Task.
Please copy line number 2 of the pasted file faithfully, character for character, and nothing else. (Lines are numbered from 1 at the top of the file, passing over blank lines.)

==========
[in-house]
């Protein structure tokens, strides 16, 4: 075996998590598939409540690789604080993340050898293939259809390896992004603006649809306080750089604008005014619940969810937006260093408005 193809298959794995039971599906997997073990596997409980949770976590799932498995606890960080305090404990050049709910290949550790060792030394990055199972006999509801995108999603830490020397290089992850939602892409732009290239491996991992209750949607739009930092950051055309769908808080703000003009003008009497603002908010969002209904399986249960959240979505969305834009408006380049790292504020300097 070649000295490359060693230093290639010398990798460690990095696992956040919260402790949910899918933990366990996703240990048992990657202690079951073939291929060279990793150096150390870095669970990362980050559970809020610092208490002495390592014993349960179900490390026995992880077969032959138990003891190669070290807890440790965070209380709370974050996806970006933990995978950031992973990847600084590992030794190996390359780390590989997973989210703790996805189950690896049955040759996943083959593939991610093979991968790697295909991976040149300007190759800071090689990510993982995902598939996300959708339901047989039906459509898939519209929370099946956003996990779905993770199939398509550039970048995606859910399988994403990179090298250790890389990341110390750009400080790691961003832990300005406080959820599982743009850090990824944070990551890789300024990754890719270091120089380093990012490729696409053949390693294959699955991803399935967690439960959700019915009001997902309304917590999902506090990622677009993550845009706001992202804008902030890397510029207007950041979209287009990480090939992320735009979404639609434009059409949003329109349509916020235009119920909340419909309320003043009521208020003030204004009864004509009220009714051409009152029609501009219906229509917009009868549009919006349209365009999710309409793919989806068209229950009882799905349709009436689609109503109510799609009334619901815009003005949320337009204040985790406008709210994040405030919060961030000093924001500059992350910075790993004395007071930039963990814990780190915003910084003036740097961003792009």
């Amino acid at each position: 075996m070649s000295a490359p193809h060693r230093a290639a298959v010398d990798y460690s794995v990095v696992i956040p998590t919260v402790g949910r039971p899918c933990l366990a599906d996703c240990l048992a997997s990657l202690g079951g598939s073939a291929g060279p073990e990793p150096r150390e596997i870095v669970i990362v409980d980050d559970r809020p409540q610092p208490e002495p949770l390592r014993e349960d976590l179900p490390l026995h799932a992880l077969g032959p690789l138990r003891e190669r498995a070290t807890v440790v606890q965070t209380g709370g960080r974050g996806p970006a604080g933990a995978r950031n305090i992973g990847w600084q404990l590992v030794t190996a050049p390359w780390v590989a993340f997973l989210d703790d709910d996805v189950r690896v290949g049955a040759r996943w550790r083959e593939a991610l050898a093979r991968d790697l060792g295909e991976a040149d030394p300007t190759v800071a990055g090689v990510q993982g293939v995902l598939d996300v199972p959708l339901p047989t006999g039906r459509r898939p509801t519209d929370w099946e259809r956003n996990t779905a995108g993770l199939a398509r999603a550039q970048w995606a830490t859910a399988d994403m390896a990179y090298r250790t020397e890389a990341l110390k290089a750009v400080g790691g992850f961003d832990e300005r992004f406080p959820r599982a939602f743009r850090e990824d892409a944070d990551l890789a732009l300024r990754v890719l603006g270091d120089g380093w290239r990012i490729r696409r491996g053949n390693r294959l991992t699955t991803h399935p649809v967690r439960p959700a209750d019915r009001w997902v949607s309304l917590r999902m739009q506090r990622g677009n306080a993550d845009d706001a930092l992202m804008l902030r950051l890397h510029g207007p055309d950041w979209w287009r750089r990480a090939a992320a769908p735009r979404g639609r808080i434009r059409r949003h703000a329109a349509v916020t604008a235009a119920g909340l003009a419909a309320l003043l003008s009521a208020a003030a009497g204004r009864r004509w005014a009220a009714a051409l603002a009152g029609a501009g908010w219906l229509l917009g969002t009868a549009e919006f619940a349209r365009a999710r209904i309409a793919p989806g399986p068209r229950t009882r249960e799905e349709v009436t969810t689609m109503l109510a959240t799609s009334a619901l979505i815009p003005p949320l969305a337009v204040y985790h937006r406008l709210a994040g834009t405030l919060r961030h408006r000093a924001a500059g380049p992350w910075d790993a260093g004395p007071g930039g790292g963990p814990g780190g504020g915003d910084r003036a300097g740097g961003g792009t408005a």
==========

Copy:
């Protein structure tokens, strides 16, 4: 075996998590598939409540690789604080993340050898293939259809390896992004603006649809306080750089604008005014619940969810937006260093408005 193809298959794995039971599906997997073990596997409980949770976590799932498995606890960080305090404990050049709910290949550790060792030394990055199972006999509801995108999603830490020397290089992850939602892409732009290239491996991992209750949607739009930092950051055309769908808080703000003009003008009497603002908010969002209904399986249960959240979505969305834009408006380049790292504020300097 070649000295490359060693230093290639010398990798460690990095696992956040919260402790949910899918933990366990996703240990048992990657202690079951073939291929060279990793150096150390870095669970990362980050559970809020610092208490002495390592014993349960179900490390026995992880077969032959138990003891190669070290807890440790965070209380709370974050996806970006933990995978950031992973990847600084590992030794190996390359780390590989997973989210703790996805189950690896049955040759996943083959593939991610093979991968790697295909991976040149300007190759800071090689990510993982995902598939996300959708339901047989039906459509898939519209929370099946956003996990779905993770199939398509550039970048995606859910399988994403990179090298250790890389990341110390750009400080790691961003832990300005406080959820599982743009850090990824944070990551890789300024990754890719270091120089380093990012490729696409053949390693294959699955991803399935967690439960959700019915009001997902309304917590999902506090990622677009993550845009706001992202804008902030890397510029207007950041979209287009990480090939992320735009979404639609434009059409949003329109349509916020235009119920909340419909309320003043009521208020003030204004009864004509009220009714051409009152029609501009219906229509917009009868549009919006349209365009999710309409793919989806068209229950009882799905349709009436689609109503109510799609009334619901815009003005949320337009204040985790406008709210994040405030919060961030000093924001500059992350910075790993004395007071930039963990814990780190915003910084003036740097961003792009």